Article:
Foreword to Supreme Doctrine (Benoit) written by Aldus Huxley
Philosophy in the Orient is never pure speculation, but always some form of transcendental pragmatism. Its truths, like those of modern physics, are to be tested operationally. Consider, for example, the basic doctrine of Vedanta, of Mahayana Buddhism, of Taoism, of Zen. “Tat twam asi – thou art That.” Tao is the root to which we may return, and so become again That which, in fact, we have always been. ‘Samsara and Nirvana, Mind and individual minds, sentient beings and the Buddha, are one.’
Nothing could be more enormously metaphysical than such affirmations; but at the same time nothing could be less theoretical, idealistic and Pickwickian. They are known to be true because, in a super-Jamesian way, they work, because there is something that can be done with them. The doing of this something modifies the doer’s relations with reality as a whole. But knowledge is in the knower according to the mode of the knower. When transcendental pragmatists apply the operational test to their metaphysical hypotheses, the mode of their existence changes, and they know everything, including the proposition, ‘thou art That’, in an entirely new and illuminating way.
The author of this book is a psychiatrist and his thoughts about the Philosophia Perennis in general and about Zen in particular are those of a man professionally concerned with the treatment of troubled minds. The difference between Eastern philosophy, in its therapeutic aspects, and most of the systems of psychotherapy current in the modern West may be summarized in a few sentences.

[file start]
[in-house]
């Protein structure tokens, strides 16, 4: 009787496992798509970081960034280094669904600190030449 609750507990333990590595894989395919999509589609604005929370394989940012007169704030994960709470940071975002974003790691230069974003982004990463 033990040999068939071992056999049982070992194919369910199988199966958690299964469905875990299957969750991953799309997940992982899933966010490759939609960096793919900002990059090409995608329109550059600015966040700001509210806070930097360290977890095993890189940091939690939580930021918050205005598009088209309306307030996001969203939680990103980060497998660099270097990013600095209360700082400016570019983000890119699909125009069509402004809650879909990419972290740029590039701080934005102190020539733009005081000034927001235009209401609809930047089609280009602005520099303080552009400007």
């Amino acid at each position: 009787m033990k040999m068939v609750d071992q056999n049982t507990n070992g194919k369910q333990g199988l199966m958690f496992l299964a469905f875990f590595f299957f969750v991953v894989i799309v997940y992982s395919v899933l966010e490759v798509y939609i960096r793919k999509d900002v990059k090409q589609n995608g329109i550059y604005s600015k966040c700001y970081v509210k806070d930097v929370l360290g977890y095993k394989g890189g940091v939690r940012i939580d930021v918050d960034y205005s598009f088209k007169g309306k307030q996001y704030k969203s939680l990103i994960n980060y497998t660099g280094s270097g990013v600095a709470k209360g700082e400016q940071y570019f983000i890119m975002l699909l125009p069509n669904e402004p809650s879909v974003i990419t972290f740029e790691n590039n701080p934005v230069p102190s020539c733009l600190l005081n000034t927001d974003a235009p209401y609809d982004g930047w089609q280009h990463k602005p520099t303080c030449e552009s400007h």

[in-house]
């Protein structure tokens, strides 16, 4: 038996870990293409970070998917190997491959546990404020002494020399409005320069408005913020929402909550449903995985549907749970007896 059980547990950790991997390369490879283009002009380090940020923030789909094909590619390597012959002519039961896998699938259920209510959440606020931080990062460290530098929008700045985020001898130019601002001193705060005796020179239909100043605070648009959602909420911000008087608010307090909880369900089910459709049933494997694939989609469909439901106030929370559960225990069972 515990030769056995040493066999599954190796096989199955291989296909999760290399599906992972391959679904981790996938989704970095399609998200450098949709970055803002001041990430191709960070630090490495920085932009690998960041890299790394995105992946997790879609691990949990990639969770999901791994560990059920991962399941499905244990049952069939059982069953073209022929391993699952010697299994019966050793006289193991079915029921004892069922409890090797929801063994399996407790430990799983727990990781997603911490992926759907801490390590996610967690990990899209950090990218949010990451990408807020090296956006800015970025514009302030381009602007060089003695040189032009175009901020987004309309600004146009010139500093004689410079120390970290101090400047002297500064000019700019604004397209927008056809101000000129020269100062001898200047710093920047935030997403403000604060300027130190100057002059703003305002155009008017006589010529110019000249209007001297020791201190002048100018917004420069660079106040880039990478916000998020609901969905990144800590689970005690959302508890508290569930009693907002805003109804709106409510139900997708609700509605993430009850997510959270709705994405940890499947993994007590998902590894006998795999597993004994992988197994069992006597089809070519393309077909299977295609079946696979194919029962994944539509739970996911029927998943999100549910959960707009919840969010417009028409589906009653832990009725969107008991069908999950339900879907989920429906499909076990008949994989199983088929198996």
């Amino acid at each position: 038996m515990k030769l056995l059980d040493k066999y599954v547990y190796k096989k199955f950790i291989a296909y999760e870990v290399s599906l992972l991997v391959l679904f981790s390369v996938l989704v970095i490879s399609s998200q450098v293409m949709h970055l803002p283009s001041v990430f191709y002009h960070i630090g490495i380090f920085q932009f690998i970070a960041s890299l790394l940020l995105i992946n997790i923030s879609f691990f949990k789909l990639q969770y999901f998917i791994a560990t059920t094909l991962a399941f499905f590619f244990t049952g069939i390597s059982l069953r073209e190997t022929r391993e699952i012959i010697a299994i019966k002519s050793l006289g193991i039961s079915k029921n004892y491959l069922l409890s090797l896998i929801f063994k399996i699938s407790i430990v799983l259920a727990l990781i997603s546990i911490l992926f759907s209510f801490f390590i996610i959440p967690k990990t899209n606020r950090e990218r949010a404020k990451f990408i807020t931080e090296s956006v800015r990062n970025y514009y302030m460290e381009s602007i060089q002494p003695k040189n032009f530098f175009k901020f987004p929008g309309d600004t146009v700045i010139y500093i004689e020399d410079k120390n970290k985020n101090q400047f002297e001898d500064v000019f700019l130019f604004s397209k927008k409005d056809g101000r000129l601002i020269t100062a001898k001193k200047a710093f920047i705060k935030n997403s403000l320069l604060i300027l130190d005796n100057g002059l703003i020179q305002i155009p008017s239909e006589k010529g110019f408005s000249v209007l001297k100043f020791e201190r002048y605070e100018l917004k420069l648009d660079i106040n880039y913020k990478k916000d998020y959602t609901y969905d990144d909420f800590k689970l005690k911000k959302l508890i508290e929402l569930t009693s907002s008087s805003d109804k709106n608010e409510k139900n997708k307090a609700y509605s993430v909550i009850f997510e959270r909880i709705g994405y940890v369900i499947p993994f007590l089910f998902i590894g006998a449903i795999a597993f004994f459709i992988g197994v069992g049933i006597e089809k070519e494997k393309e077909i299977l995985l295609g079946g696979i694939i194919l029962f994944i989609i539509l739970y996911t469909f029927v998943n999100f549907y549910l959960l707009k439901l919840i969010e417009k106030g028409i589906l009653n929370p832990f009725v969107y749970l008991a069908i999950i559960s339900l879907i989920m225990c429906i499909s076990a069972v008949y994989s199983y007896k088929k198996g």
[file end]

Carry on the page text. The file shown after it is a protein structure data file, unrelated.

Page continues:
The aim of Western psychiatry is to help the troubled individual to adjust himself to the society of less troubled individuals – individuals who are observed to be well adjusted to one another and the local institutions, but about whose adjustment to the fundamental Order of Things no enquiry is made. Counselling, analysis, and other methods of therapy are used to bring these troubled and maladjusted persons back to a normality, which is defined, for lack of any better criterion, in statistical terms. To be normal is to be a member of the majority party --- or in totalitarian societies, such as Calvinist Geneva, Nazi Germany, Communist Russia, of the party which happens to be in power. For the exponents of the transcendental pragmatists of the Orient, statistical normality is of little or no interest. History and anthropology make it abundantly clear that societies composed of individuals who think, feel, believe and act according to the most preposterous conventions can survive for long periods of time. Statistical normality is perfectly compatible with a high degree of folly and wickedness.